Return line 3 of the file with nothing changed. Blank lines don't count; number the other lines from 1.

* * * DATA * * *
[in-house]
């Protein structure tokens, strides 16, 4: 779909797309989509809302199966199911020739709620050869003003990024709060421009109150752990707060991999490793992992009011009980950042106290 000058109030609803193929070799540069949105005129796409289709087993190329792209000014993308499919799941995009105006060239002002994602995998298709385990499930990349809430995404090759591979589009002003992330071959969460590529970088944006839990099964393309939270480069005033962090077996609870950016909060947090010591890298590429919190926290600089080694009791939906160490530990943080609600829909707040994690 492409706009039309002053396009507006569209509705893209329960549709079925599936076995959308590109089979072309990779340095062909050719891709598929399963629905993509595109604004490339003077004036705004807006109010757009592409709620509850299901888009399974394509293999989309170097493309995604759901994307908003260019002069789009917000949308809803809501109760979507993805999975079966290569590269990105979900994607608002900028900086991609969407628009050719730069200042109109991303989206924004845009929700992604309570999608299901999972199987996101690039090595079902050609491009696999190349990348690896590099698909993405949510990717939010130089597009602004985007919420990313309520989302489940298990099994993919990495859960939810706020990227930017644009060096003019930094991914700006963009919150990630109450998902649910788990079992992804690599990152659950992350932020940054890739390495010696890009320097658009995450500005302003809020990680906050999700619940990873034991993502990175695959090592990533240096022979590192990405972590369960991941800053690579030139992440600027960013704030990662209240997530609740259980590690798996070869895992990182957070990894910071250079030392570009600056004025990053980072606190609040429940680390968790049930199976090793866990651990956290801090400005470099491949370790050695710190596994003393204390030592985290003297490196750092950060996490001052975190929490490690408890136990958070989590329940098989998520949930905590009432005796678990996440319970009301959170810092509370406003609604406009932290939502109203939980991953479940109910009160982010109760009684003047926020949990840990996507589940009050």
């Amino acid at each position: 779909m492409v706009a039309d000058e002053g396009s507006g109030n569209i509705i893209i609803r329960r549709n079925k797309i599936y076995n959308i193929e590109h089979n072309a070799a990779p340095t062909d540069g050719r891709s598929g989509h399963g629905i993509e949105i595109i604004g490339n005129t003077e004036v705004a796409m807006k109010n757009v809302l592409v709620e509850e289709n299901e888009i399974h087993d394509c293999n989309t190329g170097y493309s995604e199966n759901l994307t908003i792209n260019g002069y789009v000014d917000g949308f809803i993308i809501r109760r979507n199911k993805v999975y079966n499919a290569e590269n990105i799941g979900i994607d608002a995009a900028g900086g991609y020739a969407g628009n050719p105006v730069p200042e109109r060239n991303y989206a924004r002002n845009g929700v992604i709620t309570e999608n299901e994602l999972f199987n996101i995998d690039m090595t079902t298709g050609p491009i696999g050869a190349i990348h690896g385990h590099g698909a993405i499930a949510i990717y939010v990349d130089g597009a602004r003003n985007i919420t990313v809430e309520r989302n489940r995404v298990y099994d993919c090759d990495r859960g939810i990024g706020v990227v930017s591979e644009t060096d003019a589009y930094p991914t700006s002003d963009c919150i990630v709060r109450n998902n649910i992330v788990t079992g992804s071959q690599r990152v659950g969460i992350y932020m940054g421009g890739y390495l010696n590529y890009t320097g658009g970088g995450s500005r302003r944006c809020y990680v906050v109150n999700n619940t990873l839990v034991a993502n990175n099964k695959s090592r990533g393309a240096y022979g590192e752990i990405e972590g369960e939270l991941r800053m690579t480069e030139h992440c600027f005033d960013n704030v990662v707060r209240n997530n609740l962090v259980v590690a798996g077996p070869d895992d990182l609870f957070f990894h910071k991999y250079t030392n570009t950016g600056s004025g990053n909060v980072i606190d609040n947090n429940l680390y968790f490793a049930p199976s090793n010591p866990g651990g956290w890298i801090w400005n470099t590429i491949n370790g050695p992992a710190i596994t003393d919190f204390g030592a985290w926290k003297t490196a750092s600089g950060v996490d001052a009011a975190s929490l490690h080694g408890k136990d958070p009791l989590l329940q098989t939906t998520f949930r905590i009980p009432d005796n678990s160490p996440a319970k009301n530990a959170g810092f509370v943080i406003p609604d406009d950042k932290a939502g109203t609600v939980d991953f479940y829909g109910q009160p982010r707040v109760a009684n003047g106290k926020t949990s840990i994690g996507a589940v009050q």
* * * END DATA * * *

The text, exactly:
């Amino acid at each position: 779909m492409v706009a039309d000058e002053g396009s507006g109030n569209i509705i893209i609803r329960r549709n079925k797309i599936y076995n959308i193929e590109h089979n072309a070799a990779p340095t062909d540069g050719r891709s598929g989509h399963g629905i993509e949105i595109i604004g490339n005129t003077e004036v705004a796409m807006k109010n757009v809302l592409v709620e509850e289709n299901e888009i399974h087993d394509c293999n989309t190329g170097y493309s995604e199966n759901l994307t908003i792209n260019g002069y789009v000014d917000g949308f809803i993308i809501r109760r979507n199911k993805v999975y079966n499919a290569e590269n990105i799941g979900i994607d608002a995009a900028g900086g991609y020739a969407g628009n050719p105006v730069p200042e109109r060239n991303y989206a924004r002002n845009g929700v992604i709620t309570e999608n299901e994602l999972f199987n996101i995998d690039m090595t079902t298709g050609p491009i696999g050869a190349i990348h690896g385990h590099g698909a993405i499930a949510i990717y939010v990349d130089g597009a602004r003003n985007i919420t990313v809430e309520r989302n489940r995404v298990y099994d993919c090759d990495r859960g939810i990024g706020v990227v930017s591979e644009t060096d003019a589009y930094p991914t700006s002003d963009c919150i990630v709060r109450n998902n649910i992330v788990t079992g992804s071959q690599r990152v659950g969460i992350y932020m940054g421009g890739y390495l010696n590529y890009t320097g658009g970088g995450s500005r302003r944006c809020y990680v906050v109150n999700n619940t990873l839990v034991a993502n990175n099964k695959s090592r990533g393309a240096y022979g590192e752990i990405e972590g369960e939270l991941r800053m690579t480069e030139h992440c600027f005033d960013n704030v990662v707060r209240n997530n609740l962090v259980v590690a798996g077996p070869d895992d990182l609870f957070f990894h910071k991999y250079t030392n570009t950016g600056s004025g990053n909060v980072i606190d609040n947090n429940l680390y968790f490793a049930p199976s090793n010591p866990g651990g956290w890298i801090w400005n470099t590429i491949n370790g050695p992992a710190i596994t003393d919190f204390g030592a985290w926290k003297t490196a750092s600089g950060v996490d001052a009011a975190s929490l490690h080694g408890k136990d958070p009791l989590l329940q098989t939906t998520f949930r905590i009980p009432d005796n678990s160490p996440a319970k009301n530990a959170g810092f509370v943080i406003p609604d406009d950042k932290a939502g109203t609600v939980d991953f479940y829909g109910q009160p982010r707040v109760a009684n003047g106290k926020t949990s840990i994690g996507a589940v009050q």